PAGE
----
November 6, 2008

192nd Fighter Wing takes to the air for Sentry Voodoo 2008

By Lt. Col. Debbie Magaldi
Virginia Air Guard Public Affairs

Two F-22 Raptors from the Virginia National Guard's 192nd Fighter Wing (top) fly over Louisiana during Sentry Vooodoo 2008 in August. (Photo courtesy Louisiana Air National Guard)

NEW ORLEANS — Pilots and support personnel from the 192nd Fighter Wing, Virginia Air National Guard, teamed up with other Guard units, the active duty Air Force and the Navy Reserve to hone their aerial combat fighting skills during Sentry Voodoo 2008 held Aug. 16-29 in New Orleans, La.

The exercise pitted 192nd and 1st Fighter Wing pilots from Langley Air Force Base, Va., flying F-22 Raptors, with F-15s from the 122nd Fighter Squadron, Louisiana ANG, against an adversary force. The adversaries included F-18s assigned to Fighter Attack Squadron VFA-204 of the Navy Reserve, based near New Orleans, F-16s from the 100th Fighter Squadron, Alabama ANG, and AT-38s from the 49th Flying Training Squadron, Columbus AFB, Miss., and the 3rd FTS from Vance AFB, Okla.
Sixteen pilots and 122 maintenance and support personnel from the 1st and 192nd Fighter Wings participated in the nearly 90 sorties flown during the dissimilar air combat tactics (DACT) training exercise.

An F-22 Raptor from the 192nd Fighter Wing (center) flies over New Orleans during Sentry Voodoo 2008. (Photo courtesy Louisiana Air National Guard)

Training was the key purpose of the exercise. However, organizers also wanted to see how well the Eagle and Raptor can work together in air superiority missions.

"It was a great opportunity for 1st and 192nd FW pilots to gain valuable mission training and experience flying in a large-force exercise environment with dissimilar aircraft," explained Deployment Project Officer, Major Steve Alexander, 149th Fighter Squadron pilot with the 192nd FW. Sentry Voodoo is a "large-force" exercise because of the variety of airframes – both friendly and adversary – that are integrated into the training.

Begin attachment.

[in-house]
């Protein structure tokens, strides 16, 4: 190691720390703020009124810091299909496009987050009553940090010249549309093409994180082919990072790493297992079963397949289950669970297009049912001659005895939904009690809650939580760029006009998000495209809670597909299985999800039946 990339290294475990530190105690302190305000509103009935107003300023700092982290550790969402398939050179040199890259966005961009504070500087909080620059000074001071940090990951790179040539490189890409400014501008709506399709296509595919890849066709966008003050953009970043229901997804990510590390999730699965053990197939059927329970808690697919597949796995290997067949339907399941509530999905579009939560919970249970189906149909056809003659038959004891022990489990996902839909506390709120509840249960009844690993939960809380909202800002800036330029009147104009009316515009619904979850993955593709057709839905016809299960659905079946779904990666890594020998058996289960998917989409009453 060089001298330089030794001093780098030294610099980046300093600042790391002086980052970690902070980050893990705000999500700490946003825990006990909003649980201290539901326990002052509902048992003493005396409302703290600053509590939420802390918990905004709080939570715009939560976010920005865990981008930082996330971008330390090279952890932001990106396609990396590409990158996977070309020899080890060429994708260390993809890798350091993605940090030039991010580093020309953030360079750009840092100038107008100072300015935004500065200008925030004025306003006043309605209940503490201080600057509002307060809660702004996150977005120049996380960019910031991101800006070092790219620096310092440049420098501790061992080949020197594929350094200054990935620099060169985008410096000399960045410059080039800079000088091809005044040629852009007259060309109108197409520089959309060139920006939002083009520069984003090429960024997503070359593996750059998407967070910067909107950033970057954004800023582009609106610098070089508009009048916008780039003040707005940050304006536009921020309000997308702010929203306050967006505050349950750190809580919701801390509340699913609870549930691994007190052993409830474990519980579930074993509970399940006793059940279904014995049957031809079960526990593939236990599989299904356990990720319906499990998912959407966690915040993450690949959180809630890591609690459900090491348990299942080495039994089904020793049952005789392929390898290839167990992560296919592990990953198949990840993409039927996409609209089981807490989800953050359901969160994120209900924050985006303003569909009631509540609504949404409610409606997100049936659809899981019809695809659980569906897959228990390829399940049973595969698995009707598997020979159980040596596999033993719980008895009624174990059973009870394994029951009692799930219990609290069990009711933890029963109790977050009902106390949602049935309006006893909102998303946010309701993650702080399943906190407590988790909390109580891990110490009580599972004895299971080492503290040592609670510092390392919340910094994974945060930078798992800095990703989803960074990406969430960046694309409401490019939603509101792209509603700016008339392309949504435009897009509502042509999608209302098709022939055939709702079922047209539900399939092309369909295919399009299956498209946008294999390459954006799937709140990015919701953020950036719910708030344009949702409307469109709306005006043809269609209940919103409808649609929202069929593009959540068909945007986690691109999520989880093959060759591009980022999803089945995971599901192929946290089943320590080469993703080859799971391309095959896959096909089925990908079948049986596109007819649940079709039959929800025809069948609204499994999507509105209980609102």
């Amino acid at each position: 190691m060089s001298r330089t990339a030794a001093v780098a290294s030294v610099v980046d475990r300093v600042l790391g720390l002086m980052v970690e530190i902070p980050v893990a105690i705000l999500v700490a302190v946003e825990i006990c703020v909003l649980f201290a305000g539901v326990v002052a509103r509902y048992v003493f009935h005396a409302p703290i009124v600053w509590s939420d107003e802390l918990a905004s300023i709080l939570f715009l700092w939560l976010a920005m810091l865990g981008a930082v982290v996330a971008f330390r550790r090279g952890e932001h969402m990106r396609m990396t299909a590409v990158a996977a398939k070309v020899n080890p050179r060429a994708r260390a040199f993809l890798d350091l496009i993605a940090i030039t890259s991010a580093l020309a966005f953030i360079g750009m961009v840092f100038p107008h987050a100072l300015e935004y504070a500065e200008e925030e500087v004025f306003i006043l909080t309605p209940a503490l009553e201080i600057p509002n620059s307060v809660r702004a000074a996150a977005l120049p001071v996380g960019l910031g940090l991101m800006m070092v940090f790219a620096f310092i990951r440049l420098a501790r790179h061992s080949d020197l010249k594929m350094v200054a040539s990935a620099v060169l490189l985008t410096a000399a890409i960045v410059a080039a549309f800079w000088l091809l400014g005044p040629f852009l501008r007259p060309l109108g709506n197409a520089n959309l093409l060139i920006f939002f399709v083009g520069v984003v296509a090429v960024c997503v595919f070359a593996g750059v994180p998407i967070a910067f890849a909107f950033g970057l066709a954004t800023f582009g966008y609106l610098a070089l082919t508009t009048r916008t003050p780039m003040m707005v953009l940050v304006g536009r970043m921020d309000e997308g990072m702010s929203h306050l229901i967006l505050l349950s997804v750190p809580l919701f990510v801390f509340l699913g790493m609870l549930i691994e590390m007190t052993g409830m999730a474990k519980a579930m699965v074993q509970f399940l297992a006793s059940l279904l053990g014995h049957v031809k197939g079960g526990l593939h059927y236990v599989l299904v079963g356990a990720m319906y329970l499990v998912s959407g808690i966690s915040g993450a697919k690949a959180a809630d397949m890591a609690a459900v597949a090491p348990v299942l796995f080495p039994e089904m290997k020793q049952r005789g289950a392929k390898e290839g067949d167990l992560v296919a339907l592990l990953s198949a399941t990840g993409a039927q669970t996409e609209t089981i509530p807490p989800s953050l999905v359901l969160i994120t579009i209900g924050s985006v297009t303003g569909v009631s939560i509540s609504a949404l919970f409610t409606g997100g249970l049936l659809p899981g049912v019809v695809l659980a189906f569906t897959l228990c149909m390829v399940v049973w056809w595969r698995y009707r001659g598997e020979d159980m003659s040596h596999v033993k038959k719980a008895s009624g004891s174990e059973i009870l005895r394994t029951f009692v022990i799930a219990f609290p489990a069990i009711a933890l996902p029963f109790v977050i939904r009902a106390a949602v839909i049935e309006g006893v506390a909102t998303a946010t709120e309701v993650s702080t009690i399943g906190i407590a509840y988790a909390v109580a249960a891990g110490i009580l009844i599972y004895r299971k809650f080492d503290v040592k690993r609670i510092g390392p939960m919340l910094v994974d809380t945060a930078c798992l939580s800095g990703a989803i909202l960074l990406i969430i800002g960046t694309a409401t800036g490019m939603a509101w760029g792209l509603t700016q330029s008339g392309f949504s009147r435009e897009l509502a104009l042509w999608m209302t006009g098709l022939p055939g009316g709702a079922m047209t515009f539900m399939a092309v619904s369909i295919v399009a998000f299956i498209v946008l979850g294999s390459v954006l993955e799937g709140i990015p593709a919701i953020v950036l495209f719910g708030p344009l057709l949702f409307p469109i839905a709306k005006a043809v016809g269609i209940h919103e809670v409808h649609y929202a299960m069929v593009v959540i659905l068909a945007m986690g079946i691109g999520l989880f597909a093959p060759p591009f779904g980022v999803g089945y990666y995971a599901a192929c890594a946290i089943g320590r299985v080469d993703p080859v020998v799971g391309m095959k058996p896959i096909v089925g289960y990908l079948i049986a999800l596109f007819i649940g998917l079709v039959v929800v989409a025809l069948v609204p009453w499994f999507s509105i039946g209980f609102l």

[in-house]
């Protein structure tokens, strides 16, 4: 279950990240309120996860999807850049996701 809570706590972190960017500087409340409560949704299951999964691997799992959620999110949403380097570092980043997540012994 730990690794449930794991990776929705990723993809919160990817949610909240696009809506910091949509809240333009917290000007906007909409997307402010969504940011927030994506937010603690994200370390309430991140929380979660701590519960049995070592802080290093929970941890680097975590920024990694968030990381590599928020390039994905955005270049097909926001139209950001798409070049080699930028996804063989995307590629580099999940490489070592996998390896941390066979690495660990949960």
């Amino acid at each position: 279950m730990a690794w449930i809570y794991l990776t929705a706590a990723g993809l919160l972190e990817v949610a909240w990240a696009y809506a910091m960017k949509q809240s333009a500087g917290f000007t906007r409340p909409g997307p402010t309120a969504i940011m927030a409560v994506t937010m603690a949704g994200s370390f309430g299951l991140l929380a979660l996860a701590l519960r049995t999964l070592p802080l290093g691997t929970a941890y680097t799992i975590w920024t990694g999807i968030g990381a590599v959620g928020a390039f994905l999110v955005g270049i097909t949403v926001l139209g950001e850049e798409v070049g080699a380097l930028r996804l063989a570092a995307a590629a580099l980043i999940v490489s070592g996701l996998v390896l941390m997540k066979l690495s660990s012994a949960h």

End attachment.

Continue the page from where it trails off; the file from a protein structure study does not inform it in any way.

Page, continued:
"At home station we don't get the opportunity to train with dissimilar assets. Sentry Voodoo provided us with a rare opportunity to pair the Raptor and the Eagle in mixed-force operations against a large number of skilled adversaries," Major Alexander said. "Except for training like Red Flag exercises, we usually don't get this number or variety of units involved. This level of diversity really adds to the training experience."

"The training was an unqualified success," Major Alexander added. "It is something we will look to do again in the future. We need to understand the strengths and weaknesses of integrating our air frames. We can understand in theory how it should work, but an exercise like this allows us to put an operational plan into action. We've found that pairing these aircraft gives us an extremely capable and very deadly force."

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